Jamie O. describes this as “sexy,” and I admit, the combination of honey, fresh lemon juice and olive oil can have a surprising effect. You start to feel all under-the-Tuscan-sunny when you are eating it and pretty soon you are sending the husband out to Red Box because you cannot drive (or speak without slurring, after 1 1/4 glasses of wine) for a chick flick and yelling things after him, like, “Make sure it has hot guys in it.” Maybe he regrets marrying you just a little, except your dinners are so good. I would call this salad “first date food” but you see which way things could go. Plus this dish may be a bit too much cleavage for a first date. Stick to a higher neckline and maybe a composed salad with orange slices, or better yet, soup. Save Jamie for the third date; he is known, after all, as “The Naked Chef.” You don’t want to succumb to the honey dressing’s Midsummer Night’s Dream effect and wake up with a donkey.
I made this about 47 times one August when I was pregnant and not feeling particularly sexy, but definitely hungry. My parents had a lovely tree that gave generously of itself every autumn for about three week. For those weeks we couldn’t keep up with the abundance, hence, Jamie O.’s fig salad every night. My husband would come home and say, “So…fig salad then?” Yes, that’s right, darling. I am waiting for my oldest daughter to have an in-utero memory of this and request some.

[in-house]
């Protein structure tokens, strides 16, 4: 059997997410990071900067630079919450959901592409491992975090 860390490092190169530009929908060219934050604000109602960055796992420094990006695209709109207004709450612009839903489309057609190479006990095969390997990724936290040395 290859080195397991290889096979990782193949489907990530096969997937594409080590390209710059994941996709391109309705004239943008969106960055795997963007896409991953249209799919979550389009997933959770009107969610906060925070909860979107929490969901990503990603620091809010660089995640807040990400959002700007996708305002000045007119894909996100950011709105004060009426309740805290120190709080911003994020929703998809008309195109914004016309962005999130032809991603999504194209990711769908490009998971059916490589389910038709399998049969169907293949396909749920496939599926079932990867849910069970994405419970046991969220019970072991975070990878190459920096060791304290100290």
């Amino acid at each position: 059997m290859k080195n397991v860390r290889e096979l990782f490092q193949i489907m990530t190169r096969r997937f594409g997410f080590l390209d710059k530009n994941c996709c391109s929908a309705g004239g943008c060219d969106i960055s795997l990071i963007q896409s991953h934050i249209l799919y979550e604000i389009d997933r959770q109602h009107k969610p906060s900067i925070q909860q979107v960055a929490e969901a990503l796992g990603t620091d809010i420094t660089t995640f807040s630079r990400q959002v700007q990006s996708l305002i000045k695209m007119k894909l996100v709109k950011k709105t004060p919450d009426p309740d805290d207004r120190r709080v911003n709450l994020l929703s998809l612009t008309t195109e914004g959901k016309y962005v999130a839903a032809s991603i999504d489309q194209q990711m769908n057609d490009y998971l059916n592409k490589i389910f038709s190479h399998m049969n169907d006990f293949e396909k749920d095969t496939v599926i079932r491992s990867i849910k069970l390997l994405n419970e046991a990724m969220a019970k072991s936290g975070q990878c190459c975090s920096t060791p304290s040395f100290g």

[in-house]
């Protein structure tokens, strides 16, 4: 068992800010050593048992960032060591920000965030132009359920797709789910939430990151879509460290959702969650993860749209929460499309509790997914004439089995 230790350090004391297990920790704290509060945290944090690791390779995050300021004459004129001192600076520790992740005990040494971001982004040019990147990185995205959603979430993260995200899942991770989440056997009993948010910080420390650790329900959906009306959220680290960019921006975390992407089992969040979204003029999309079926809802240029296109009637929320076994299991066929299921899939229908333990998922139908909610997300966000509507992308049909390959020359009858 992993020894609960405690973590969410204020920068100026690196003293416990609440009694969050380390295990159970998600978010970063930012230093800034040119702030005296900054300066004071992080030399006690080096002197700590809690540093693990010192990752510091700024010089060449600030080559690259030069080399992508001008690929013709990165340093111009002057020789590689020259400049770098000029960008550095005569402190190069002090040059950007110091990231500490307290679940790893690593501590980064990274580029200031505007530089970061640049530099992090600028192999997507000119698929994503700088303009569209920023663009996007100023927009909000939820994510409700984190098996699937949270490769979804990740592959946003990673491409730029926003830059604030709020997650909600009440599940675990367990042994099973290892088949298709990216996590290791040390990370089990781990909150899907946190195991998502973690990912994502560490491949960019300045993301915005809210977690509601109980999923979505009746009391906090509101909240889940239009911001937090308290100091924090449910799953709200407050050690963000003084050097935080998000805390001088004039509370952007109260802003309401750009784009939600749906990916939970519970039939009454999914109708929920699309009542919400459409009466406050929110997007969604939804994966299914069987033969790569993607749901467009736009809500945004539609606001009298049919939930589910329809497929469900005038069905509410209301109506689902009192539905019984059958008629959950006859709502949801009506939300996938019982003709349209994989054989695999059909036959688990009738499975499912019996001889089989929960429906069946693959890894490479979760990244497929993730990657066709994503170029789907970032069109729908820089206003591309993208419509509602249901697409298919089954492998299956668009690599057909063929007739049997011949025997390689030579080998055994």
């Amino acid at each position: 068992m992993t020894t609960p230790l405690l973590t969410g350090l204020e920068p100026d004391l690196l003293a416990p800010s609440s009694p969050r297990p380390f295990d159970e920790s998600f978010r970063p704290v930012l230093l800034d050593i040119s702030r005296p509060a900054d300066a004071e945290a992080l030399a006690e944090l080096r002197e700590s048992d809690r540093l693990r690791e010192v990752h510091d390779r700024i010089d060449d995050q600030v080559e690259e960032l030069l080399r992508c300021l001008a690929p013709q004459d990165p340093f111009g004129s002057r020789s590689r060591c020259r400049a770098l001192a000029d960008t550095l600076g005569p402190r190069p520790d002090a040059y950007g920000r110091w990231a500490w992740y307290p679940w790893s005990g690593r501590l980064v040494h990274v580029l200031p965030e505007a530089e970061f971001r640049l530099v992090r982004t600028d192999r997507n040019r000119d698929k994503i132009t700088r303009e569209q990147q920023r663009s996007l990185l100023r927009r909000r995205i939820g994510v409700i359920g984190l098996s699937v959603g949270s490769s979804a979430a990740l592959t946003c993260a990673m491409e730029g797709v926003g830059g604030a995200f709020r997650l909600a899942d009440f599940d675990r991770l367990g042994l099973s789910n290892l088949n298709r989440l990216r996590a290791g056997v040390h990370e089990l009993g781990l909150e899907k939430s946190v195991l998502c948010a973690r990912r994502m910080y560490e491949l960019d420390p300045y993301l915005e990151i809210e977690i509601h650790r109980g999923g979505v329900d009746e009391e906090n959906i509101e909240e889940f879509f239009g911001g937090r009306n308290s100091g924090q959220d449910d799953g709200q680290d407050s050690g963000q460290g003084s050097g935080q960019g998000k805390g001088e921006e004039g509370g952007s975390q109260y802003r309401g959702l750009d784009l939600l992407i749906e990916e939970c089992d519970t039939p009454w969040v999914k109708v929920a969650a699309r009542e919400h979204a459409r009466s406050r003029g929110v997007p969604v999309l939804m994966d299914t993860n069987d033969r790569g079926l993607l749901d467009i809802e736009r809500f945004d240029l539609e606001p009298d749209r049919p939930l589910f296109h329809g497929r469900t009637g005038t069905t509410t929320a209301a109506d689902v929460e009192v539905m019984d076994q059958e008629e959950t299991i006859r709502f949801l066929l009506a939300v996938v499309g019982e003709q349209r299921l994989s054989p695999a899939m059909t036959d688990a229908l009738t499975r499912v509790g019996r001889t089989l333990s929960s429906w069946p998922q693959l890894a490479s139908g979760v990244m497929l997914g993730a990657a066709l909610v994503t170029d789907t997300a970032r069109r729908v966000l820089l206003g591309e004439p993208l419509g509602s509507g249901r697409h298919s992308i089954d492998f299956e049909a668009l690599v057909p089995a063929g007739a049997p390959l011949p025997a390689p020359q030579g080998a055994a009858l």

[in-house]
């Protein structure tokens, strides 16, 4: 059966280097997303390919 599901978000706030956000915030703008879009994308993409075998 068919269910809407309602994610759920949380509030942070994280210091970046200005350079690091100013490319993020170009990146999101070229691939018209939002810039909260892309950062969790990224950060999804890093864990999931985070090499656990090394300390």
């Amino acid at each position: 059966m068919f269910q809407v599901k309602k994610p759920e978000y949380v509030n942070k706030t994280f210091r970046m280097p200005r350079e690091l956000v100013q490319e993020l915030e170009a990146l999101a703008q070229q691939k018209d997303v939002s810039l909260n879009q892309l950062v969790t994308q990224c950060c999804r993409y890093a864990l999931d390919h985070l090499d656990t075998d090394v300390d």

And now this is the part of my history with figs that is painful to recount, even more than that chick flick bit. The people who bought the house from my parents – I can barely stand to type it…cutdownthefigtree. Yes, they hacked down this many-years-loved tree, along with the rest of my parents’ enchanting Eden of mixed edibles and decorative plants. They smothered the yard in sod. I drove by the house a few years ago and my daughters burst into tears (not one of our better family outings but probably not the worst either) so I decided I would never drive down that rode again. And I haven’t.
It was a demanding plant and maddeningly difficult to enclose in a bird-proofing net. Climbing it with my mother’s designated “figging knife” in hand, slashing about in an attempt to slice down the fruit was a practice best left to pirates. I am missing a finger and part of a nostril, but I have my memories and in them, the tree lives on and verdantly thrives, covering the entire yard. I had to remind myself that the new owners of the house weren’t evil, they just didn’t value what I did. I am comforted by knowing that whenever they mow their lawn they hear the tree screaming from beneath the earth. And sometimes they feel its crushing weight on their chests in their nightmares and hear it shuffling through their house at night on it’s dry root legs. See? I have let it go.
Make the salad, you will not regret it. If you lack a long-suffering husband, make it for a good friend and eat it somewhere in the sunshine, preferably while floating on a lake. I hope it tastes like your best memories.
P.S. To Dan in Portland, my lone male reader: I made this salad years ago at your house and I recall you looking lustfully at your wife after a few bites. You always look at her that way but still, the salad didn’t hurt. Thank you for reading, and eating, so eagerly.